Tumor-promoting circuits that regulate a cancer-related chemokine cluster: Dominance of inflammatory mediators over oncogenic alterations

Tal Leibovich-Rivkin, Yosef Buganim, Hilla Solomon, Tsipi Meshel, Varda Rotter, Adit Ben-Baruch*

*Corresponding author for this work

Research output: Contribution to journalArticlepeer-review

3 Scopus citations

Abstract

Here, we investigated the relative contribution of genetic/signaling components versus microenvironmental factors to the malignancy phenotype. In this system, we took advantage of non-transformed fibroblasts that carried defined oncogenic modifications in Ras and/or p53. These cells were exposed to microenvironmental pressures, and the expression of a cancer-related chemokine cluster was used as readout for the malignancy potential (CCL2, CCL5, CXCL8, CXCL10). In cells kept in-culture, synergism between Ras hyper-activation and p53 dysfunction was required to up-regulate the expression of the chemokine cluster. The in vivo passage of Ras High/p53 Low-modified cells has led to tumor formation, accompanied by potentiation of chemokine release, implicating a powerful role for the tumor microenvironment in up-regulating the chemokine cluster. Indeed, we found that inflammatory mediators which are prevalent in tumor sites, such as TNFα and IL-1β, had a predominant impact on the release of the chemokines, which was substantially higher than that obtained by the oncogenic modifications alone, possibly acting through the transcription factors AP-1 and NF-κB. Together, our results propose that in the unbiased model system that we were using, inflammatory mediators of the tumor milieu have dominating roles over oncogenic modifications in dictating the expression of a pro-malignancy chemokine readout.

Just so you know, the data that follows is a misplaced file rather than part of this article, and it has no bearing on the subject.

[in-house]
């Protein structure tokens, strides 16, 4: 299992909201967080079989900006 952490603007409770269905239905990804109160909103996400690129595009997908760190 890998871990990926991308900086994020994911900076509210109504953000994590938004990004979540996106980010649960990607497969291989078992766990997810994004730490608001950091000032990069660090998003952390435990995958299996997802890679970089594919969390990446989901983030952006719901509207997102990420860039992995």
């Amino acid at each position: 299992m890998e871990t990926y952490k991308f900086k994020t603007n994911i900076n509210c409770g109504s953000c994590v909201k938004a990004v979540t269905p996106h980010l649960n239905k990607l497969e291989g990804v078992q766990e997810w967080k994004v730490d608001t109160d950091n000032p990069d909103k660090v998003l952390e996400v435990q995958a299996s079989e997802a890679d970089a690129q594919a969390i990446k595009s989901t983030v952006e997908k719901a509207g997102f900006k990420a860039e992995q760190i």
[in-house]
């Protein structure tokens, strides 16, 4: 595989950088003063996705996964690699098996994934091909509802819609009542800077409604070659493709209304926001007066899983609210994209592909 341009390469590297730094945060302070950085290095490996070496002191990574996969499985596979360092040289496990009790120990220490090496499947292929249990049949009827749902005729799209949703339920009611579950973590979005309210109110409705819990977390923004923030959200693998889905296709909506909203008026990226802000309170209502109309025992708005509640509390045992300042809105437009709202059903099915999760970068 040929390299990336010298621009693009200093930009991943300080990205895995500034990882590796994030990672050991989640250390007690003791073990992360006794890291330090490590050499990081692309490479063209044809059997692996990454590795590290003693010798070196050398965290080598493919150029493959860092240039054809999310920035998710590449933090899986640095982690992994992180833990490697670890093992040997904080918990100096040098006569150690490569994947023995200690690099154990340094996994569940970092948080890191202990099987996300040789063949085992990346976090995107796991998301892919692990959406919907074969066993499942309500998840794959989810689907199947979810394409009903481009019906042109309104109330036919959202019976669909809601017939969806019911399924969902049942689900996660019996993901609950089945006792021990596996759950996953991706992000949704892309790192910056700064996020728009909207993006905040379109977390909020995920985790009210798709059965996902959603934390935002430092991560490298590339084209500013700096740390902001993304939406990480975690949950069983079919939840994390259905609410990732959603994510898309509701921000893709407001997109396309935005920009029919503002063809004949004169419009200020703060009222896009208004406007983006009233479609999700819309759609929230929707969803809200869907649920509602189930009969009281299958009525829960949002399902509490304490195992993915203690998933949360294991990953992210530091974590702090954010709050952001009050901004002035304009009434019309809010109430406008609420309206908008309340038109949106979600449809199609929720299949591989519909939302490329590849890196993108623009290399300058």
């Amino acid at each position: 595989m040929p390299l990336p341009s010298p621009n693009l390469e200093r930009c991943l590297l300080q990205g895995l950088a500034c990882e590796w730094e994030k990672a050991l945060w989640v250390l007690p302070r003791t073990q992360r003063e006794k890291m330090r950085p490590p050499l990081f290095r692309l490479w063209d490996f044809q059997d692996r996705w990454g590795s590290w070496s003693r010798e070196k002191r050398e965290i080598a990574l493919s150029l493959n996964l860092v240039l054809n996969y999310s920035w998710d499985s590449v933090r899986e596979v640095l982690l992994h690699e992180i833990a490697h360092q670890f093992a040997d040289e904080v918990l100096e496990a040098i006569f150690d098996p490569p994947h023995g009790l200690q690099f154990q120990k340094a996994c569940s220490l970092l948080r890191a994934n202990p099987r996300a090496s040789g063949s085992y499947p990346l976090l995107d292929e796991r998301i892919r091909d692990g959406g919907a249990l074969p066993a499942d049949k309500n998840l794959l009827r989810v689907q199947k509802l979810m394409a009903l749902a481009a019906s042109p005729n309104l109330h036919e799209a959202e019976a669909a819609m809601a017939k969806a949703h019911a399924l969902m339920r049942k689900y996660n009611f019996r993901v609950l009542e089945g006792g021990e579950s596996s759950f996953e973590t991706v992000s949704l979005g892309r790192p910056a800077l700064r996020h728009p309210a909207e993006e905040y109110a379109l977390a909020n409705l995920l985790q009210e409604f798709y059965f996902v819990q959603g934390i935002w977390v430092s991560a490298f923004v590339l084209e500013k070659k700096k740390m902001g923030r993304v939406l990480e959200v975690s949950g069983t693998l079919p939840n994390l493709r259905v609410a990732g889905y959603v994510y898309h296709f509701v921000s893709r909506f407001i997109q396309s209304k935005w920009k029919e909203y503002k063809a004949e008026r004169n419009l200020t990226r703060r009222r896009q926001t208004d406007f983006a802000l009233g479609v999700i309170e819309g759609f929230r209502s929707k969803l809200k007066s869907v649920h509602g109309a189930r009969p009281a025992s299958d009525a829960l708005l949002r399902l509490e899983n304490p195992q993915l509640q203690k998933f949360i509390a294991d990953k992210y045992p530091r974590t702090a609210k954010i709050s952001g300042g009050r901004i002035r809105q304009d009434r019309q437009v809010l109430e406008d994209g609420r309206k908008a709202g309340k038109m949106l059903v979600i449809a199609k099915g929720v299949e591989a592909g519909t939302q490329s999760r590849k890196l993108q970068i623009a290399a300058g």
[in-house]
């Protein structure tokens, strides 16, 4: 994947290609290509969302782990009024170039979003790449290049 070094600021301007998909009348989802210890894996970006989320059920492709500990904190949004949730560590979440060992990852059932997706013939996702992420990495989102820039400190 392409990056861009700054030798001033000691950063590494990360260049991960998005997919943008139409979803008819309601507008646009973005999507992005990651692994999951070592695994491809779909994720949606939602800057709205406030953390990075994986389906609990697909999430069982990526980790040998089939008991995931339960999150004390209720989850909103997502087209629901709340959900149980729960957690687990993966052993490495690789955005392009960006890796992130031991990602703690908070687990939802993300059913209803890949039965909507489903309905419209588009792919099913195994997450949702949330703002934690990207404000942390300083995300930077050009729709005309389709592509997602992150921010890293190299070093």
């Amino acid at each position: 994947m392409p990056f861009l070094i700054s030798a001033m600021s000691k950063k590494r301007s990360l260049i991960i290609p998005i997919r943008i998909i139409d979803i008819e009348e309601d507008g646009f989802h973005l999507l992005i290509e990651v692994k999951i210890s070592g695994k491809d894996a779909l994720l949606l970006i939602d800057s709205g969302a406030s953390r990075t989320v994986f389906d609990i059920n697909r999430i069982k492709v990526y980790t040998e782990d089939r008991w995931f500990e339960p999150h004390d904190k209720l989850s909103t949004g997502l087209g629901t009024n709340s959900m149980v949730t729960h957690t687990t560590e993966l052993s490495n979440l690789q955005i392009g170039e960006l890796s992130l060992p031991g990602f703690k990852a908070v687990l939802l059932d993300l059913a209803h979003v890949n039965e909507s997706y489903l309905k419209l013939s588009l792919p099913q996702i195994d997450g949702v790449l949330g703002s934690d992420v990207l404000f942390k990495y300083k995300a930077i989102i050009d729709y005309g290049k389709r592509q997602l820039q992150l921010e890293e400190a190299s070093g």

Original languageAmerican English
Pages (from-to)55-76
Number of pages22
JournalCancers
Volume4
Issue number1
DOIs
StatePublished - Mar 2012
Externally publishedYes

Keywords

  • Cluster of cancer-related chemokines
  • IL-1β
  • Inflammatory cytokines
  • P53 dysfunction
  • Ras hyper-activation
  • TNFα

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